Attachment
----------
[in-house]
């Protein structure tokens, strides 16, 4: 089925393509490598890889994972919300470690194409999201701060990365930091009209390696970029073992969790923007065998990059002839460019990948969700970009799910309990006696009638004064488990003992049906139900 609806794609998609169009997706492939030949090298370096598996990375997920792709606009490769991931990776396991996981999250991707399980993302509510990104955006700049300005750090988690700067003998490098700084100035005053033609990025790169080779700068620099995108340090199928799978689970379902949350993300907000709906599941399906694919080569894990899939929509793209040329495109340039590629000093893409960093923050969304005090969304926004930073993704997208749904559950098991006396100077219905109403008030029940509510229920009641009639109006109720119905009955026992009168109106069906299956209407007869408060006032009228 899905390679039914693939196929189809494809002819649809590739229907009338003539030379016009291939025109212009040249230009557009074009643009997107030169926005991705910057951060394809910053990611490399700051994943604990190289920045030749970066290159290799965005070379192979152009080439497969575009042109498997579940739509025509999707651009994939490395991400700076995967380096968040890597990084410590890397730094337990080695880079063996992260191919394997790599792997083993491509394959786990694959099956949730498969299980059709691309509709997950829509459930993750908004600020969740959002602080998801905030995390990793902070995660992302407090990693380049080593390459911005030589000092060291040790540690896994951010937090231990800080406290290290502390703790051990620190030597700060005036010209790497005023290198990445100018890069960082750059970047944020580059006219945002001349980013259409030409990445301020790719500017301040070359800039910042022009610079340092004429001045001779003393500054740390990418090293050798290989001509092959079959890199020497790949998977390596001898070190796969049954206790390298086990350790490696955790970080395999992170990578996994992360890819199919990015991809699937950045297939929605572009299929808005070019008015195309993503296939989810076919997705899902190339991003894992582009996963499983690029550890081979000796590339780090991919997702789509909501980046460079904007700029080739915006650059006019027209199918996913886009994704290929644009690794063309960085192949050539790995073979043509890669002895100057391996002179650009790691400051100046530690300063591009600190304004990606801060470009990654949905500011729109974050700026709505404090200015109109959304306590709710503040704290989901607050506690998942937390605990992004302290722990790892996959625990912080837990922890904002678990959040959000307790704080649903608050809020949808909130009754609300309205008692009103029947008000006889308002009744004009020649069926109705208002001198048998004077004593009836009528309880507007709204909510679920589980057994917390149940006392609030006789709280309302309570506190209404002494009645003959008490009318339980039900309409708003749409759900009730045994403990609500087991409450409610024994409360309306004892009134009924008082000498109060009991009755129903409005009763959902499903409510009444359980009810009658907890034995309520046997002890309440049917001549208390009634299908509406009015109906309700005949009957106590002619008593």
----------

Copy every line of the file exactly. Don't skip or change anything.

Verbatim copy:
[in-house]
């Protein structure tokens, strides 16, 4: 089925393509490598890889994972919300470690194409999201701060990365930091009209390696970029073992969790923007065998990059002839460019990948969700970009799910309990006696009638004064488990003992049906139900 609806794609998609169009997706492939030949090298370096598996990375997920792709606009490769991931990776396991996981999250991707399980993302509510990104955006700049300005750090988690700067003998490098700084100035005053033609990025790169080779700068620099995108340090199928799978689970379902949350993300907000709906599941399906694919080569894990899939929509793209040329495109340039590629000093893409960093923050969304005090969304926004930073993704997208749904559950098991006396100077219905109403008030029940509510229920009641009639109006109720119905009955026992009168109106069906299956209407007869408060006032009228 899905390679039914693939196929189809494809002819649809590739229907009338003539030379016009291939025109212009040249230009557009074009643009997107030169926005991705910057951060394809910053990611490399700051994943604990190289920045030749970066290159290799965005070379192979152009080439497969575009042109498997579940739509025509999707651009994939490395991400700076995967380096968040890597990084410590890397730094337990080695880079063996992260191919394997790599792997083993491509394959786990694959099956949730498969299980059709691309509709997950829509459930993750908004600020969740959002602080998801905030995390990793902070995660992302407090990693380049080593390459911005030589000092060291040790540690896994951010937090231990800080406290290290502390703790051990620190030597700060005036010209790497005023290198990445100018890069960082750059970047944020580059006219945002001349980013259409030409990445301020790719500017301040070359800039910042022009610079340092004429001045001779003393500054740390990418090293050798290989001509092959079959890199020497790949998977390596001898070190796969049954206790390298086990350790490696955790970080395999992170990578996994992360890819199919990015991809699937950045297939929605572009299929808005070019008015195309993503296939989810076919997705899902190339991003894992582009996963499983690029550890081979000796590339780090991919997702789509909501980046460079904007700029080739915006650059006019027209199918996913886009994704290929644009690794063309960085192949050539790995073979043509890669002895100057391996002179650009790691400051100046530690300063591009600190304004990606801060470009990654949905500011729109974050700026709505404090200015109109959304306590709710503040704290989901607050506690998942937390605990992004302290722990790892996959625990912080837990922890904002678990959040959000307790704080649903608050809020949808909130009754609300309205008692009103029947008000006889308002009744004009020649069926109705208002001198048998004077004593009836009528309880507007709204909510679920589980057994917390149940006392609030006789709280309302309570506190209404002494009645003959008490009318339980039900309409708003749409759900009730045994403990609500087991409450409610024994409360309306004892009134009924008082000498109060009991009755129903409005009763959902499903409510009444359980009810009658907890034995309520046997002890309440049917001549208390009634299908509406009015109906309700005949009957106590002619008593």